Nobel Prize-winner Jose Saramago's brilliant new novel poses the question -- what happens when the grim reaper decides there will be no more death? On the first day of the new year, no one dies. This of course causes consternation among politicians, religious leaders, morticians, and doctors. Among the general public, on the other hand, there is initially celebration—flags are hung out on balconies, people dance in the streets. They have achieved the great goal of humanity: eternal life. Then reality hits home—families are left to care for the permanently dying, life-insurance policies become meaningless, and funeral parlors are reduced to arranging burials for pet dogs, cats, hamsters, and parrots.
Death sits in her chilly apartment, where she lives alone with scythe and filing cabinets, and contemplates her experiment: What if no one ever died again? What if she, death with a small d, became human and were to fall in love?
Saramago's philosophical page-turner hinges on death taking a holiday. And, Saramago being Saramago, he turns what could be the stuff of late-night stoner debate into a lucid, playful and politically edgy novel of ideas. For reasons initially unclear, people stop dying in an unnamed country on New Year's Day. Shortly after death begins her break (death is a woman here), there's "a catastrophic collapse" in the funeral industry; disruption in hospitals of "the usual rotational process of patients coming in, getting better or dying"; and general havoc. There's much debate and discussion on the link between death, resurrection and the church, and while "the clandestine traffic of the terminally ill" into bordering countries leads to government collusion with the criminal "self-styled maphia," death falls in love with a terminally ill cellist. Saramago adds two satisfying cliffhangers how far can he go with the concept, and will death succumb to human love? The package is profound, resonant and bonus entertaining.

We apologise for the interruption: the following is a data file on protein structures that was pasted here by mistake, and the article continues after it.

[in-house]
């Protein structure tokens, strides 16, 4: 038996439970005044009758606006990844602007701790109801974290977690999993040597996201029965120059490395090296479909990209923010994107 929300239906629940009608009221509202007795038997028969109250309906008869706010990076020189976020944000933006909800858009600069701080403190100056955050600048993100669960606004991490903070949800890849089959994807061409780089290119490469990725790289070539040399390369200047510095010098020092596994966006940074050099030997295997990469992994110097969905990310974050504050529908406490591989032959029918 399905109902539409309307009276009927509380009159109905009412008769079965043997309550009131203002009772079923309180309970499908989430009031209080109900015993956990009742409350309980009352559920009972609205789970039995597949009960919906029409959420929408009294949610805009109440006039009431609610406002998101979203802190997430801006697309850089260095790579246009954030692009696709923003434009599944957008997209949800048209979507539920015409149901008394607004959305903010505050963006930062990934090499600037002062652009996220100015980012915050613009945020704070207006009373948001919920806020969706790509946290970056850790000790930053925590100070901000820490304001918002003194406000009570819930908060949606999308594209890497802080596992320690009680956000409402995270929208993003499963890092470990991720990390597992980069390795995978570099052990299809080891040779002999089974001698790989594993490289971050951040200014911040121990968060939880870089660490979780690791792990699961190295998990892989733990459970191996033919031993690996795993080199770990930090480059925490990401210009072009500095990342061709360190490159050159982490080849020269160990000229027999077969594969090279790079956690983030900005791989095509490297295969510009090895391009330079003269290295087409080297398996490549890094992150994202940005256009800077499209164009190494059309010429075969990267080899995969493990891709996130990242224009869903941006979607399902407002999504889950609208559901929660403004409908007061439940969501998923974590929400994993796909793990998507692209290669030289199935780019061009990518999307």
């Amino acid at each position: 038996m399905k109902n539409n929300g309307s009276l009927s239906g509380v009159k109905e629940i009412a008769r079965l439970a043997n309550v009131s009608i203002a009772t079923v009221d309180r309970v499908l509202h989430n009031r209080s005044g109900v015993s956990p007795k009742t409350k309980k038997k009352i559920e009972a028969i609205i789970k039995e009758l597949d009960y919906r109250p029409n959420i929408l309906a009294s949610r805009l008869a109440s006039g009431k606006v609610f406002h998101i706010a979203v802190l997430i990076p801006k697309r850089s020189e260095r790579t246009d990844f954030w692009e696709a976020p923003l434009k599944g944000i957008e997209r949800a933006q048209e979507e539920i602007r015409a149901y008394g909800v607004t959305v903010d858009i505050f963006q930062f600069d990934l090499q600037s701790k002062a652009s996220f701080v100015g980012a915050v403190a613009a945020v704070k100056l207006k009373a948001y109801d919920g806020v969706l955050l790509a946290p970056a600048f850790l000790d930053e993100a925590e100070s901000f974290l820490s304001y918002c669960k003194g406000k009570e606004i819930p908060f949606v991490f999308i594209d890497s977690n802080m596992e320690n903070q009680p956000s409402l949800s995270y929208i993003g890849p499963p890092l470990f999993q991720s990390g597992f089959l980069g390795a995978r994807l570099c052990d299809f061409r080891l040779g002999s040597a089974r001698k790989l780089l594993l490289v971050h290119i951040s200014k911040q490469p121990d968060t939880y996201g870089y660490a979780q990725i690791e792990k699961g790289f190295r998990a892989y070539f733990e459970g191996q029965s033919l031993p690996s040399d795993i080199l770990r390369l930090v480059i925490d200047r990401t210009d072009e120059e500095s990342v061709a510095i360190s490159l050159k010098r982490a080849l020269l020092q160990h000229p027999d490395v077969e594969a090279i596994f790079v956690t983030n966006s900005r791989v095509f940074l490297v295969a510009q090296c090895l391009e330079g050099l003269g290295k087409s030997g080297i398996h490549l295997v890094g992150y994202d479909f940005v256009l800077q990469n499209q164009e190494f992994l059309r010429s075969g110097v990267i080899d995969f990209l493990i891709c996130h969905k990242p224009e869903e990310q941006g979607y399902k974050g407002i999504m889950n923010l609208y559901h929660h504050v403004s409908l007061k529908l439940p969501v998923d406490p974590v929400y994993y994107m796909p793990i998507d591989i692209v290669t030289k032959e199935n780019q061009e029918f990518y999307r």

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TEAM NEW YORK
Great book! Find your meaning to what conquers death...
Saramago is not for everyone. One has to first get used to his writing style. Super long paragraphs, no capitalization of nouns (at least in e-book) and unique style of dialogue without " marks and within the same line. Once one is used to these idiosyncrasies, one starts to enjoy his books.
This book is a philosophical novel with a plot and story and great ending. Reader can imagine "what if" death stopped killing people. Almost a satire on institutions like government, church, mafia and business. Not a long book. Not meant to be read poolside. Best enjoyed with a glass of wine and warm fireplace.